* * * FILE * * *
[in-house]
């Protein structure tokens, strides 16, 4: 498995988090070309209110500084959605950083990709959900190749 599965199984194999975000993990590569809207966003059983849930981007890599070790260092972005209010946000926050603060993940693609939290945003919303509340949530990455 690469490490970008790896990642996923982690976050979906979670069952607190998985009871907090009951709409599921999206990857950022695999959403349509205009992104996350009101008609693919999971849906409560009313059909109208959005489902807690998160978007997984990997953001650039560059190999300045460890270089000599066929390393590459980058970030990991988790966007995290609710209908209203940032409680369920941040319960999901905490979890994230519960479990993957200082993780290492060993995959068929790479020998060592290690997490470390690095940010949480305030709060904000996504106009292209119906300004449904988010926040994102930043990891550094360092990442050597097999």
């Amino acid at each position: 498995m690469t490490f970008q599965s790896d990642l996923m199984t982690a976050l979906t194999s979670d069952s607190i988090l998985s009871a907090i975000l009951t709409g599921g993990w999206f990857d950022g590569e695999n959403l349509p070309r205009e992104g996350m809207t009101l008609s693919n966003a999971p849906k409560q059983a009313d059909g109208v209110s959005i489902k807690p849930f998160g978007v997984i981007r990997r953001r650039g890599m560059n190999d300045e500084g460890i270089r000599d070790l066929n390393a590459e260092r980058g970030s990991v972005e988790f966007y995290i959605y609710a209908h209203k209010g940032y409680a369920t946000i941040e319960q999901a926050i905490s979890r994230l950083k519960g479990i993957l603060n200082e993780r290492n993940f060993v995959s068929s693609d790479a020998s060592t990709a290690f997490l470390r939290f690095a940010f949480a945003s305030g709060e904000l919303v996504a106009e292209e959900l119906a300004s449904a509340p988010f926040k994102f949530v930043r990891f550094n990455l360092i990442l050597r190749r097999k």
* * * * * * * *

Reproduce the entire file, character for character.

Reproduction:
[in-house]
């Protein structure tokens, strides 16, 4: 498995988090070309209110500084959605950083990709959900190749 599965199984194999975000993990590569809207966003059983849930981007890599070790260092972005209010946000926050603060993940693609939290945003919303509340949530990455 690469490490970008790896990642996923982690976050979906979670069952607190998985009871907090009951709409599921999206990857950022695999959403349509205009992104996350009101008609693919999971849906409560009313059909109208959005489902807690998160978007997984990997953001650039560059190999300045460890270089000599066929390393590459980058970030990991988790966007995290609710209908209203940032409680369920941040319960999901905490979890994230519960479990993957200082993780290492060993995959068929790479020998060592290690997490470390690095940010949480305030709060904000996504106009292209119906300004449904988010926040994102930043990891550094360092990442050597097999």
């Amino acid at each position: 498995m690469t490490f970008q599965s790896d990642l996923m199984t982690a976050l979906t194999s979670d069952s607190i988090l998985s009871a907090i975000l009951t709409g599921g993990w999206f990857d950022g590569e695999n959403l349509p070309r205009e992104g996350m809207t009101l008609s693919n966003a999971p849906k409560q059983a009313d059909g109208v209110s959005i489902k807690p849930f998160g978007v997984i981007r990997r953001r650039g890599m560059n190999d300045e500084g460890i270089r000599d070790l066929n390393a590459e260092r980058g970030s990991v972005e988790f966007y995290i959605y609710a209908h209203k209010g940032y409680a369920t946000i941040e319960q999901a926050i905490s979890r994230l950083k519960g479990i993957l603060n200082e993780r290492n993940f060993v995959s068929s693609d790479a020998s060592t990709a290690f997490l470390r939290f690095a940010f949480a945003s305030g709060e904000l919303v996504a106009e292209e959900l119906a300004s449904a509340p988010f926040k994102f949530v930043r990891f550094n990455l360092i990442l050597r190749r097999k």